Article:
A DIYer can save money by staining unfinished furniture. But staining is scary because it is permanent – and the DIYer does have to be careful. There are also a lot of products to use, including oil-based and water-based stains and wood conditioners, which can get confusing. Here are some ways to avoid common staining […]
A DIYer can save money by staining unfinished furniture. But staining is scary because it is permanent – and the DIYer does have to be careful. There are also a lot of products to use, including oil-based and water-based stains and wood conditioners, which can get confusing. Here are some ways to avoid common staining difficulties.
When working with stain, protect eyes and skin by wearing safety glasses and disposable rubber gloves. Remember, anything that can permanently stain wood will stain fingers, too. Also wear old clothes to work, since some stain could spill.
– Always test stain on a piece of scrap wood before starting on the furniture.
– So that the stain doesn’t leave blotches on the wood, always apply a thin coat of wood conditioner first, using an inexpensive brush. Give the conditioner about 15 minutes to dry before applying the stain – but don’t sand it; there’s no need.
– Oil-based stains, which are the most common, consist of dyes and pigments mixed in with mineral spirits. Make sure to stir the can thoroughly before staining to bring the dyes and pigments up off of the bottom, so as to get the full color from the stain. When working with oil-based stains, there will be fumes, so make sure to always work in a well-ventilated area.
– Apply stain with a brush or a rag, depending on preference. With a staining brush, work both with the grain and against it. Don’t worry about being neat; all that matters is getting a nice, even, liberal coat over the wood. At this point, wipe the stain off immediately for a lighter tone, or for a deeper tone, leave it on for five or even 10 minutes before wiping.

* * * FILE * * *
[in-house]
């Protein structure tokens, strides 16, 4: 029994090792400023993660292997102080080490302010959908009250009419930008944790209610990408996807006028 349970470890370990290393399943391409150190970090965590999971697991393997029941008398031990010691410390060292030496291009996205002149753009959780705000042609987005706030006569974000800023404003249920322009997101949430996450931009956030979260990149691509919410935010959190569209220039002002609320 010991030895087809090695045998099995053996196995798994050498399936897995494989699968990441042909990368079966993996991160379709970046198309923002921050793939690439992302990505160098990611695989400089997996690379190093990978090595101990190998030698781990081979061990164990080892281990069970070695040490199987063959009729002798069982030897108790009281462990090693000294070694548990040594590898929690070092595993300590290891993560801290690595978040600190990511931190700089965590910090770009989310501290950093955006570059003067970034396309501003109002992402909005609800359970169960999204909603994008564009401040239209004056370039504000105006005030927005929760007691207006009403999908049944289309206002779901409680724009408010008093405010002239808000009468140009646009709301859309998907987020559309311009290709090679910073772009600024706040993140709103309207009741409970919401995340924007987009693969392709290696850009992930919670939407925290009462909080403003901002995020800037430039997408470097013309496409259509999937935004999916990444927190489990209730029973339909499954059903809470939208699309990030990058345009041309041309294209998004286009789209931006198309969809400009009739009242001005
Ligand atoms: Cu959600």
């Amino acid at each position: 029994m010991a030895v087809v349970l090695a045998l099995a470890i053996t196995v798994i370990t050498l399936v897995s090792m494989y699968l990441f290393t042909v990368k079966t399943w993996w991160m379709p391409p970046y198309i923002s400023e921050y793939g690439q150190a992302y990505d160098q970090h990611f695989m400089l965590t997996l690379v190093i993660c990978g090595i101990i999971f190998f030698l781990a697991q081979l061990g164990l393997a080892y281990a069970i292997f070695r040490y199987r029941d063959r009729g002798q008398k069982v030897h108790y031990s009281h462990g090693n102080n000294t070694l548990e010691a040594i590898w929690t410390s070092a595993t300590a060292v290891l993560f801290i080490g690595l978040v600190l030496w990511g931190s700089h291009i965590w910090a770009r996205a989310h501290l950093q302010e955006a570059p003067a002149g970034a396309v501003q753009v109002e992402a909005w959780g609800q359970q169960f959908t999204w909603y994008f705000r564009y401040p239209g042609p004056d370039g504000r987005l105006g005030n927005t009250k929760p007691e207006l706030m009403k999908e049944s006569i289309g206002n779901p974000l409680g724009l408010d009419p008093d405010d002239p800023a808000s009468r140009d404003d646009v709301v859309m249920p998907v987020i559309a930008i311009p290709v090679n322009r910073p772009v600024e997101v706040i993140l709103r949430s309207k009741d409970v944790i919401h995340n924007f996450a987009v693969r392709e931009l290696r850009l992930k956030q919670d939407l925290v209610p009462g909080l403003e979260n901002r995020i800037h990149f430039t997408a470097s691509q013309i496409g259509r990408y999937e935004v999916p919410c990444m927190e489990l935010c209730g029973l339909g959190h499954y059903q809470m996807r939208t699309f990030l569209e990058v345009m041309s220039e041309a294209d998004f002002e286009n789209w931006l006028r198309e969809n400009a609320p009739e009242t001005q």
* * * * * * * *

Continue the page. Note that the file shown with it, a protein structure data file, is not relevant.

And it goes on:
– Be sure to wipe off all the excess stain going in the direction of the grain of the wood. That will guarantee that the stain gets into the wood, instead of laying on top – and it really shows off the grain of the wood to advantage.
– To avoid fumes, go with a water-based stain. One of the advantages to water-based stains is that they come in a wide variety of colors, even more colors than the oil-based. Apply the water-based stain in the same way as oil-based.
– If the stain needs to be darker, go back over and apply more stain.
– Stain only provides color, not a finish. Always apply a finish on top of stained wood. Or, if time is short, reach for a product that combines both stain and finish with one coat. The product will need to be brushed on more carefully, finishing by brushing with the grain of the wood. Use a higher-quality brush with this type of stain/finish.
– It is possible to mix stain to make a customized color, provided both stains are made by the same manufacturer and both are either water-based or oil-based. Do not mix oil and water. Measure the amounts of each stain used and write it down, so it can be duplicated if needed.
– A water-based finish can be put over an oil-based stain, but only after waiting a full 24 hours for all of the mineral spirits to evaporate from the oil-based stain. If it’s rainy out, or cold, give it an additional 24 hours.
– Keep old cans of stain. Stains can be expensive, and the nice thing about them is that they don’t tend to set up in the can like the finish will. If there is a skin coat on the top when the can is opened, toss it. But otherwise, it’s still good to use.
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